Third year BCOM student Zack Taylor put his medical training into practice by joining forces with the Flying Samaritans, a volunteer organization which operates free medical clinics in Baja California, Mexico. The group gets its monikor because many of the doctors, dentists, nurses, translators, pilots, and support personal fly to the clinics in private aircraft.

Taylor joined a group of nine other volunteers for an experience that opened his eyes to the limits of medical care in other countries. “I’ve always been interested and motivated to prove aid to those most in need,” he said. “Being a medical student and a Spanish speaker has allowed me to connect more fully with the Spanish speakers who are in need. When I saw that this group was going to Mexico, I knew it was perfect for me.”

Over the course of two days, Taylor’s tasks included fitting patients with the correct eyeglasses for their visual impairment, serving as an interpreter for other providers, and even fixing equipment in need of repair. He saw an array of medical conditions ranging from diabetes and hypertension to chapped lips.

“We also saw other more rare or complicated situations,” he said. “One was a 12-year-old girl with severe cognitive and growth deficits. She is non-ambulatory, can’t speak, and really is functioning at the level of a two-year-old.  We felt that the best thing we could do for this young girl was to provide her with a custom designed walking support that would hopefully allow her to build strength and the capability to learn to walk.”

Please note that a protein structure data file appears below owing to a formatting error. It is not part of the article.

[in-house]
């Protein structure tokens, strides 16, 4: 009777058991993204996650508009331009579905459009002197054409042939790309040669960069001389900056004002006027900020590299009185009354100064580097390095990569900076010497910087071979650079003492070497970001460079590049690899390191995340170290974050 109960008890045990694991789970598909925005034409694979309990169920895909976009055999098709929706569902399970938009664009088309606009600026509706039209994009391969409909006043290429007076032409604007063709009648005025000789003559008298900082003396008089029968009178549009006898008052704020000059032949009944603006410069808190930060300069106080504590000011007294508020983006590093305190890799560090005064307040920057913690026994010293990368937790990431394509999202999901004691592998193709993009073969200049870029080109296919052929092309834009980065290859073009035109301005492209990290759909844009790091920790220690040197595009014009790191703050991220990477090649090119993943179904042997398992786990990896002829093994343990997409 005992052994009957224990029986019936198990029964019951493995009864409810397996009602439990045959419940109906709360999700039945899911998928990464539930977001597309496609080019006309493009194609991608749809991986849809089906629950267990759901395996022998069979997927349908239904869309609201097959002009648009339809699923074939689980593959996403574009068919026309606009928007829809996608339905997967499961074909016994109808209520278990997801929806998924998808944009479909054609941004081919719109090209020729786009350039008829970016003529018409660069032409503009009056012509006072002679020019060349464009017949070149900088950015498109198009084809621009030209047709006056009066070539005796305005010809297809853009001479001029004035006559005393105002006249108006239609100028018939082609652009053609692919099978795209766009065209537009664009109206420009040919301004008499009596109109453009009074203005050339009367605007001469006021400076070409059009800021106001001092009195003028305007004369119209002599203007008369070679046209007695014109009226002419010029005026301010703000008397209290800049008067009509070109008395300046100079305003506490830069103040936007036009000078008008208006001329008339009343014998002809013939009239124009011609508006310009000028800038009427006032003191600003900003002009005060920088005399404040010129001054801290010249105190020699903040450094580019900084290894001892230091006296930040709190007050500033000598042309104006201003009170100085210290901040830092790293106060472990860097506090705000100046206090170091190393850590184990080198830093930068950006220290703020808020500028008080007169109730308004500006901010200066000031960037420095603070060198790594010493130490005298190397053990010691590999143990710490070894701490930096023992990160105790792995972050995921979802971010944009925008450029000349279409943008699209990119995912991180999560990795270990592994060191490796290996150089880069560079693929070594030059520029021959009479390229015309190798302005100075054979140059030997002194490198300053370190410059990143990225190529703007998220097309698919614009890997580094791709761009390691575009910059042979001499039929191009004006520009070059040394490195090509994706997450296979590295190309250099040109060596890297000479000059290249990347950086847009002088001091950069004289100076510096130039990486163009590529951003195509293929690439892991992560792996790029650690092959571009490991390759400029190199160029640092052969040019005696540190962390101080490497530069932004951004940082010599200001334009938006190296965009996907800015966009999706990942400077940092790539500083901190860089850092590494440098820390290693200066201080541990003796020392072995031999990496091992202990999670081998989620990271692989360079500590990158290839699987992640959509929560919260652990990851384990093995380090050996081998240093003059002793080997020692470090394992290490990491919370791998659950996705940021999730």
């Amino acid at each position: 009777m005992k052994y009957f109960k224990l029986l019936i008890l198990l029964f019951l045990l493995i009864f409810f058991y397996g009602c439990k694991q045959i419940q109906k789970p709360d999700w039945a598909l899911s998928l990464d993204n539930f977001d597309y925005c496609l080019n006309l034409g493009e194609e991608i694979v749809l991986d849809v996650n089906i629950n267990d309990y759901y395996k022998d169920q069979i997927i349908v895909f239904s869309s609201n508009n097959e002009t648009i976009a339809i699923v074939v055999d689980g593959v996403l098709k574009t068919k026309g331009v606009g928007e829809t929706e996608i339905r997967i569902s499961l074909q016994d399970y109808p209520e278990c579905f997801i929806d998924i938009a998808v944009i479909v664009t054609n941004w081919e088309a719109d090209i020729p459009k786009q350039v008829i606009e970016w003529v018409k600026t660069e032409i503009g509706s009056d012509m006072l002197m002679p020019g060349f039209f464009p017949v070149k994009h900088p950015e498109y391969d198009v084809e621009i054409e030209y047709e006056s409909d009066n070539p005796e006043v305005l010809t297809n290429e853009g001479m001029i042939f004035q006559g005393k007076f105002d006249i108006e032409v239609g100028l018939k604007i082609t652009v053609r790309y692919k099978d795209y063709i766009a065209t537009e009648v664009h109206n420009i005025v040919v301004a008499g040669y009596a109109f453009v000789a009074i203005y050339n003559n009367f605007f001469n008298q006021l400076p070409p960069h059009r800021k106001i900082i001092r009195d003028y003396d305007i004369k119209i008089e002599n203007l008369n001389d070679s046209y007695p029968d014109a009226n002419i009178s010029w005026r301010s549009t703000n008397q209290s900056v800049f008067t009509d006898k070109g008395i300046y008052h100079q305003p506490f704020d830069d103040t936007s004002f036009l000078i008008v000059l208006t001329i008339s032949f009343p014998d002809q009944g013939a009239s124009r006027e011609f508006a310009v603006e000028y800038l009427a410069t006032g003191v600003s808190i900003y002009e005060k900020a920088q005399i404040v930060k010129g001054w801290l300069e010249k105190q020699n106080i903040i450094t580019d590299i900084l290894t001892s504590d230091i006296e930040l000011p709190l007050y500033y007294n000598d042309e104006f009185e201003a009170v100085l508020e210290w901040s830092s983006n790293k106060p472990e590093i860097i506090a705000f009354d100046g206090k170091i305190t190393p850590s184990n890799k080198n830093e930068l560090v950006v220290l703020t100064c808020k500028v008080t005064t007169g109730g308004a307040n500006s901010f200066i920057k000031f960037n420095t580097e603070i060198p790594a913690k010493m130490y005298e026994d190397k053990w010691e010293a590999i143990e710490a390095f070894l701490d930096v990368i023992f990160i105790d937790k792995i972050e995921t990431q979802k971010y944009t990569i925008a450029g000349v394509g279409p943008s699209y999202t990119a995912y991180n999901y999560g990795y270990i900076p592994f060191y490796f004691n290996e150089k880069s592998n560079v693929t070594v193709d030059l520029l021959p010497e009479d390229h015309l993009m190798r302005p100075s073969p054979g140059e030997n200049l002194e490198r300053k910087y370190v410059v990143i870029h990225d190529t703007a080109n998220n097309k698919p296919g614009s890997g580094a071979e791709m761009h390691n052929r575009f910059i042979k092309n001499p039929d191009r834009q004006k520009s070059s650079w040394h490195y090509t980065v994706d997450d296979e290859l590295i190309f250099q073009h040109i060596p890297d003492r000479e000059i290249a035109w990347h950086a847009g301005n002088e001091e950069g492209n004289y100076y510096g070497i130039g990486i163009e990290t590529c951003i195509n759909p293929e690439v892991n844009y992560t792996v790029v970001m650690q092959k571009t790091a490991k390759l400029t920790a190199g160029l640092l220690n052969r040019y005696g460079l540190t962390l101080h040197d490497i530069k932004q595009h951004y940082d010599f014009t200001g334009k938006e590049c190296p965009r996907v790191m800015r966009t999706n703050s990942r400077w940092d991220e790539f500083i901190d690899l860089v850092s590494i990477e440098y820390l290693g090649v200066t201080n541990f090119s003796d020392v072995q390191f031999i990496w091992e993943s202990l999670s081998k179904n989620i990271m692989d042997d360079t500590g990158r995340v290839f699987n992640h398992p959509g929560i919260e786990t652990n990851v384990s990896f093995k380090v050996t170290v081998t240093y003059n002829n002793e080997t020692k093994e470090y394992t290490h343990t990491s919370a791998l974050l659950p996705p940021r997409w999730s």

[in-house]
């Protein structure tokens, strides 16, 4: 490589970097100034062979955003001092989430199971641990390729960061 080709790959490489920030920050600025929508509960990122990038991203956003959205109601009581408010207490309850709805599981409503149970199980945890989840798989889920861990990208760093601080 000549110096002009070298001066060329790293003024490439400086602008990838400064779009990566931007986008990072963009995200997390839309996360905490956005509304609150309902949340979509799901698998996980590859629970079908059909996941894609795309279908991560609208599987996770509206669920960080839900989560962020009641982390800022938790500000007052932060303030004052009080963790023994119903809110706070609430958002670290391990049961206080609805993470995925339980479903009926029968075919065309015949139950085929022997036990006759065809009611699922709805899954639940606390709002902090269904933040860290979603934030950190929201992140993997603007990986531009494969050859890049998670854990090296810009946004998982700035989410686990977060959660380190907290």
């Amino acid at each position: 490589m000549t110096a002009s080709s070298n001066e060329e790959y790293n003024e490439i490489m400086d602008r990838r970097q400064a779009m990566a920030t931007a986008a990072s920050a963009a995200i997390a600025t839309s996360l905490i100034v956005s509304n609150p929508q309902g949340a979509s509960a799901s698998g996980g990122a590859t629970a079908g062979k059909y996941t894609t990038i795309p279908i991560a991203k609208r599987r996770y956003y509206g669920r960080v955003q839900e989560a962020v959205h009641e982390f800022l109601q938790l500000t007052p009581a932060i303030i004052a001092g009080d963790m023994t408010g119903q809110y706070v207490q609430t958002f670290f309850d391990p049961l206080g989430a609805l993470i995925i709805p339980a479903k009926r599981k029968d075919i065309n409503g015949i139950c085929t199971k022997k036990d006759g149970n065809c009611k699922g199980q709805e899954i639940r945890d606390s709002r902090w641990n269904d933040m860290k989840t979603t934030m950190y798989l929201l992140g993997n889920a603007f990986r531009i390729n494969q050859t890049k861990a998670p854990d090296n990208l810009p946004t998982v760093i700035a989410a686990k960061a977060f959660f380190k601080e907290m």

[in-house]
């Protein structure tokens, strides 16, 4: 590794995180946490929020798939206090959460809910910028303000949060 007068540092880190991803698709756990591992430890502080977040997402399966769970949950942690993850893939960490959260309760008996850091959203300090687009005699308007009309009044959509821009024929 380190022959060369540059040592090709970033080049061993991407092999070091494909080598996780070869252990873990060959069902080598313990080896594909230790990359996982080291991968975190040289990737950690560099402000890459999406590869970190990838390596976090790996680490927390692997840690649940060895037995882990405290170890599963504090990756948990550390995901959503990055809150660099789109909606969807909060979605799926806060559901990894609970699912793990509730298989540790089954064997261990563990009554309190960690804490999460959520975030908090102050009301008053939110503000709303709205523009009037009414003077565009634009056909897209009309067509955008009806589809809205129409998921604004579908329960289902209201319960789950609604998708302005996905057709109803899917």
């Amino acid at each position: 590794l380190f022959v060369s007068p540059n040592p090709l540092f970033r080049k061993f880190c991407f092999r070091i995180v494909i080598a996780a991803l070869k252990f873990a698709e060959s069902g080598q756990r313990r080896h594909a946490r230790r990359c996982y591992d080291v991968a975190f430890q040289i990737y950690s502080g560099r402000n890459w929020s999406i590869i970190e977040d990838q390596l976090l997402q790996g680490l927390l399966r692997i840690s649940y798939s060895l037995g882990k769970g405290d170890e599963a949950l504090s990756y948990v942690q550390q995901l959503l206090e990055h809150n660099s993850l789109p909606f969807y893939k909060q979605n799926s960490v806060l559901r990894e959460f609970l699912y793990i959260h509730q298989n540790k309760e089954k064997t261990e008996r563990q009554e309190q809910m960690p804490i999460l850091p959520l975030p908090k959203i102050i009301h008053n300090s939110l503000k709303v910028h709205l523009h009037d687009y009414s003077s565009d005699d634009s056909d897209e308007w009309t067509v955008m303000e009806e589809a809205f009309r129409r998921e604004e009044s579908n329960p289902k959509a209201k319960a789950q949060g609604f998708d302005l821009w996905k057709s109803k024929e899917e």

Since there were no trained dental assistants in the group, Taylor also found himself assisting the dentist with tooth extractions and fillings, as well as what he calls “more creative solutions to complex problems,” such as how to perform a root canal without anesthesia.

He said, “The biggest take away I had from this experience was how limited medical care can be for some. This applies to both inside and outside of the United States, but when abroad it is so apparent. We were not able to treat everyone that showed up.  Since there were only a couple of Spanish speakers, I had to communicate to many individuals that we would not be able to see them because we simply did not have enough time. That was difficult for me. I think that will stay with me for a while.”

Taylor’s best advice for other Flying Samaritan volunteers is to go in with an open mind and be willing to help wherever needed. He said, “I didn’t think I would go to Mexico and help people determine the correct reading glasses or help a dentist remove necrotic teeth, but I did and I am happy that I was able to make an impact.”